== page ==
Slideshow 6 Questions to Ask Yourself Before Deciding
on a Career

Published
  • October 03 2013, 10:29am EDT

6 Questions to Ask Yourself Before Deciding <br>on a Career

by Kayan Lim


Choosing which career to go into can be a daunting decision. Nobody wants to be in the dreaded position of working a job they hate for the rest of their lives. However, the sad truth is that many people end up in careers that they do not enjoy. More often than not, they ended up in their position by accident or circumstance and just never got out. Although a good chunk of our lives is spent at work, it is surprising that so few people actually put much time into evaluating their career options. In his article “What Should I Be When I Grow Up”, Rick Rummage lists six fundamental questions most people neglect to ask themselves before selecting a career.



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1. What are your interests?

For many people, finding the “perfect” career -- that is, one that matches all of their interests -- may not be possible. Because of this, many people resign themselves to jobs that do little to excite them, simply viewing their careers as a means to an end, rather than something for personal fulfillment. Although there may not be a job that will align perfectly with all your interests, there are some jobs that will touch on your interests more than others. Identifying where your interests lie is one of the first things you must do before deciding which career to go into. Ultimately, it is about whether you can see yourself working in your chosen field every day for years to come.



Make a list of interests. Would you rather work with your hands, your mind or both? Do you want to work inside or outside? Do you want a career that is fast paced or slow? What are you passionate about? suggests Rummage.

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2. What do you want to earn?

Not many of us can afford to work purely for the sake of enjoyment. Another huge component to consider is the pay. For most people, work is a way for us to earn money so that we can put a roof on our heads, clothes on our backs and food on the table. This is not to say that money is as important to some people as it is to others. For instance, some people may enjoy having an abundance of money to spend lavishly, while others do not require much money at all. If you find yourself making less than what you would like, it will only put a strain on you. It is important to be completely honest about how much money you would like to have when answering this question so as to avoid being dissatisfied further down the road.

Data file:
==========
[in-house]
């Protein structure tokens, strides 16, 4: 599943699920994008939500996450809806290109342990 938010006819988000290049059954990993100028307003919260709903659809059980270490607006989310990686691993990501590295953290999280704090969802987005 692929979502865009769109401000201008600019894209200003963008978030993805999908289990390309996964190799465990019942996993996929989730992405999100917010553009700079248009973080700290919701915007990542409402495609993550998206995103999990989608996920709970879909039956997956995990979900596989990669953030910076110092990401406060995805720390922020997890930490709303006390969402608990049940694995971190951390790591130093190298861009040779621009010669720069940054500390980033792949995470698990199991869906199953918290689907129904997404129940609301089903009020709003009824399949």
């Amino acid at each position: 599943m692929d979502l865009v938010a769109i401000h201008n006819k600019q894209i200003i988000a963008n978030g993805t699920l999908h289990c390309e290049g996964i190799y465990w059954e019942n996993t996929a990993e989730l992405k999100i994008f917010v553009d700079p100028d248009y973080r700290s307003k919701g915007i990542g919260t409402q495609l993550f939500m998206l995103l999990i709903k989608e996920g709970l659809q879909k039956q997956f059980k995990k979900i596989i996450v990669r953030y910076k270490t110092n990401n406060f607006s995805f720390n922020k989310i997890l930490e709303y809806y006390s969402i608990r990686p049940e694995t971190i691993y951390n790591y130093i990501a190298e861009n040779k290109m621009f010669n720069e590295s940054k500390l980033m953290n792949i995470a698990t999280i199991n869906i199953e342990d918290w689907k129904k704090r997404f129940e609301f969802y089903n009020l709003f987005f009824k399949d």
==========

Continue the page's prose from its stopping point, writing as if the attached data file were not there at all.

Lack of money is one of the biggest causes of struggle, divorce and family breakups… Think long and hard on this question or you might become one of the millions of workers constantly complaining about money, cautions Rummage.

3. What kind of hours do you want to work?

Some jobs have fixed hours where working overtime is rare or non-existent. Others have extremely long hours where working overtime may be a regular thing. This goes back to the previous two questions – if getting a promotion or money is a guiding factor for you, then the payoffs of working long hours – whether they are monetary or career advancing, may be worth it for you. Similarly, if you are in a career that interests you, working more than the standard 40-hour week might not bother you so much. On the other side of the coin, some people may have interests beyond their jobs and may, for instance, want a career that will allow them to hit happy hour after work every day.



Some individuals are over achievers and are perfectly happy putting in the hours required for success. Others want to know they will be going home every day at the same time. Be realistic, says Rummage.

4. What type of person are you?

In all careers there will be a need for you to interact with other people. Some people may be more comfortable working closely with other people than others. Are you an extrovert, introvert or somewhere in between? This is something you must evaluate for yourself. Would you be happy at a cubicle job where the amount of socializing is kept to a minimum, or would you rather have a sales job which revolves around human interaction?



Think about how much human interfacing you can handle before making a selection, suggests Rummage.

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5. What type of nature do you have?

Some people are entrepreneurs by nature, these people simply will not be happy unless they are their own boss. Others are what Rummage calls “entrepreneurial-lite” who are not as dead set on starting their own business, but enjoy the freedom and flexibility that the entrepreneurial life has to offer. For people with this type of nature, incentive-based compensation would benefit them more than a standard monthly compensation. Ask yourself what type of nature you have, and then look at jobs from there.



If you have entrepreneurial tendencies, you should start a business or go into sales – a regular type job will not hold you, says Rummage.

6. What are your family values?

While this may not be a priority at the moment – especially for those who are just starting their careers, this may be an important factor to consider for those who plan to start a family in the future. Many jobs may require a lot of traveling or relocating. Would you be willing to be away from your family for large amounts of time? Or would you and your family be willing to pack up and move to a different place every few years? These are decisions that will not only affect you, but by extension your spouse and children.



If you are the type of person for whom family comes first, select a career that doesn’t require a lot of travel or relocation, suggests Rummage.